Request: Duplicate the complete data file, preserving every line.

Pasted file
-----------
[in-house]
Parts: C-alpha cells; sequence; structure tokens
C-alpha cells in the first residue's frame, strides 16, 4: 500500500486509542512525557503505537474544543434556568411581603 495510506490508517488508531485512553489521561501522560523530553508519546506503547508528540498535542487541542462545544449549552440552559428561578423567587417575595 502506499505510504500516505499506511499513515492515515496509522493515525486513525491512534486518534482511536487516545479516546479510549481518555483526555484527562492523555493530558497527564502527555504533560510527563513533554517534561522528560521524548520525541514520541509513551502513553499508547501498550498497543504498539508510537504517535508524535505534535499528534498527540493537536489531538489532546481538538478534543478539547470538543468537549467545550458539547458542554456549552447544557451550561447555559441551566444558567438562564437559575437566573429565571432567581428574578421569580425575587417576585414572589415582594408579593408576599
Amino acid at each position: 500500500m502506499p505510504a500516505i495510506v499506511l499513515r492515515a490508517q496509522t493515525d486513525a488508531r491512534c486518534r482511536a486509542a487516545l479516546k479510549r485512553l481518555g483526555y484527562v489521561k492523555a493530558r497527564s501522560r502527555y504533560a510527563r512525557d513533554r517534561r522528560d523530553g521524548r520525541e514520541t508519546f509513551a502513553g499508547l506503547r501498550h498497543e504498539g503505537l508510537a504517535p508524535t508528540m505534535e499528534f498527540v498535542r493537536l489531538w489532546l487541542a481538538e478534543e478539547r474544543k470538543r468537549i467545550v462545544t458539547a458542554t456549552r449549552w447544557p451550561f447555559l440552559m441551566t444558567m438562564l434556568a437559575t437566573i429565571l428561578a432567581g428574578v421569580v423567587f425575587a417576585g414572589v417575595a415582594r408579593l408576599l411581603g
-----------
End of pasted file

[in-house]
Parts: C-alpha cells; sequence; structure tokens
C-alpha cells in the first residue's frame, strides 16, 4: 500500500486509542512525557503505537474544543434556568411581603 495510506490508517488508531485512553489521561501522560523530553508519546506503547508528540498535542487541542462545544449549552440552559428561578423567587417575595 502506499505510504500516505499506511499513515492515515496509522493515525486513525491512534486518534482511536487516545479516546479510549481518555483526555484527562492523555493530558497527564502527555504533560510527563513533554517534561522528560521524548520525541514520541509513551502513553499508547501498550498497543504498539508510537504517535508524535505534535499528534498527540493537536489531538489532546481538538478534543478539547470538543468537549467545550458539547458542554456549552447544557451550561447555559441551566444558567438562564437559575437566573429565571432567581428574578421569580425575587417576585414572589415582594408579593408576599
Amino acid at each position: 500500500m502506499p505510504a500516505i495510506v499506511l499513515r492515515a490508517q496509522t493515525d486513525a488508531r491512534c486518534r482511536a486509542a487516545l479516546k479510549r485512553l481518555g483526555y484527562v489521561k492523555a493530558r497527564s501522560r502527555y504533560a510527563r512525557d513533554r517534561r522528560d523530553g521524548r520525541e514520541t508519546f509513551a502513553g499508547l506503547r501498550h498497543e504498539g503505537l508510537a504517535p508524535t508528540m505534535e499528534f498527540v498535542r493537536l489531538w489532546l487541542a481538538e478534543e478539547r474544543k470538543r468537549i467545550v462545544t458539547a458542554t456549552r449549552w447544557p451550561f447555559l440552559m441551566t444558567m438562564l434556568a437559575t437566573i429565571l428561578a432567581g428574578v421569580v423567587f425575587a417576585g414572589v417575595a415582594r408579593l408576599l411581603g